‘Fit for Work’ scheme for long-term illness to be scrapped
People Management, 1 December 

The government’s national ‘Fit for Work’ occupational health scheme is to be scrapped as part of a revised strategy to get more disabled people working. Low referral rate blamed for programme’s failure as government announces possible changes to statutory sick pay.

53% of employers cannot afford non-performance-related benefits
Employee Benefits, 4 December 

More than half (53%) of employer respondents cannot afford to provide non-performance-related benefits because their organisation does not have sufficient budget, according to research by One4all Rewards. 

A sharper UK Corporate Governance Code to achieve long-term success and trust in business
The Financial Reporting Council, 5 December

The FRC has published proposals for a revised UK Corporate Governance Code to reflect the changing business environment and help UK companies achieve the highest levels of governance.

OECD: UK has lowest state pension of any developed country
The Guardian, 5 December

British workers receive just 29% of their previous earnings, although private pensions bring figure up to near average.

44% on course to drain pots in 12 years
Corporate Adviser, 5 December 

Fears that pension freedoms may result in retirees running out of cash have been heightened by research showing almost half of drawdown savers are withdrawing more than 10 per cent of their pension savings each year.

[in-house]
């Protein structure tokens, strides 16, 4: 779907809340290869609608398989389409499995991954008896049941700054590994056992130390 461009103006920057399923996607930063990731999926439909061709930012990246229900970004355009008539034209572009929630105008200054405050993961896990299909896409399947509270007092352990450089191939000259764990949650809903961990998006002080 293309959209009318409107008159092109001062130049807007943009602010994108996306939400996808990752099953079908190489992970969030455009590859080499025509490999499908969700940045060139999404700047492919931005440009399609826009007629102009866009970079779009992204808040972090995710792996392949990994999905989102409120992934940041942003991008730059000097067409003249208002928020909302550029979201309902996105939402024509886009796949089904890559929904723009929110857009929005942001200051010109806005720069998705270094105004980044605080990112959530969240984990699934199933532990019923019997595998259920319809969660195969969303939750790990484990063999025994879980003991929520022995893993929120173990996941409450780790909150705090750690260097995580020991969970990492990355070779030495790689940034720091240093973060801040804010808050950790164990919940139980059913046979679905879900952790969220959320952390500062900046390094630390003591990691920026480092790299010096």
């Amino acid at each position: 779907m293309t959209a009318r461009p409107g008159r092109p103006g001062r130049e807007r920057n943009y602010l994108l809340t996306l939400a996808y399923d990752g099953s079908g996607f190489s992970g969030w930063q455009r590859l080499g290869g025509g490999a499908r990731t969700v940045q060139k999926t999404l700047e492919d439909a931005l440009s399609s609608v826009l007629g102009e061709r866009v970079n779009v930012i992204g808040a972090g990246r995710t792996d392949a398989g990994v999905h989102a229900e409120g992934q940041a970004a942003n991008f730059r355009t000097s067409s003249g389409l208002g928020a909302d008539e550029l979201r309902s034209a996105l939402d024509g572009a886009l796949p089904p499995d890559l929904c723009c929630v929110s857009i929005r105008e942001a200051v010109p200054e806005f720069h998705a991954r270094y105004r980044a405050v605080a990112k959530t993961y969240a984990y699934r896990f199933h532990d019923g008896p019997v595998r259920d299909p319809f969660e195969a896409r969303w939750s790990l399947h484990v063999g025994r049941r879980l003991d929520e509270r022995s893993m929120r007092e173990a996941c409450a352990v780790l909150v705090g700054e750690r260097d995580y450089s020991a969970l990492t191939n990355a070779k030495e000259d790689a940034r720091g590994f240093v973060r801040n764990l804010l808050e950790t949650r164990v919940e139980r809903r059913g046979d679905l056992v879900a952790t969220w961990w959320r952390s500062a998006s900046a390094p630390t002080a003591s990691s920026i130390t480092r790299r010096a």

Some gender pay gap reporting “statistically improbable”
Personnel Today, 8 December 

Companies submitting their gender pay gaps are getting their sums wrong and providing statistically impossible numbers, according to an equal pay expert at a law firm.

Employee financial wellness initiatives ‘failing to deliver’
Health Insurance Daily, 8 December

Investment in employee financial wellness initiatives is failing to deliver by focusing on offering information instead of helping workers to change their financial behaviour, a report has warned.

Household survey shows more men than women meet physical activity guidelines
NHS Digital, 13 December 

Nearly two thirds of men (66%) met national aerobic activity guidelines in 2016 compared to 58%of women2, according to NHS Digital figures released today.

Research reveals vast knowledge gap of 50-75 year olds leading to financial strain
Old Mutual Wealth, 11 December

A quarter of retirees are in substantial debt in retirement and close to half of 50-75 year olds understand pensions or the options available to them, shows new research by Old Mutual Wealth and YouGov.

European DB and hybrid pensions have insufficient assets to meet liabilities – EIOPA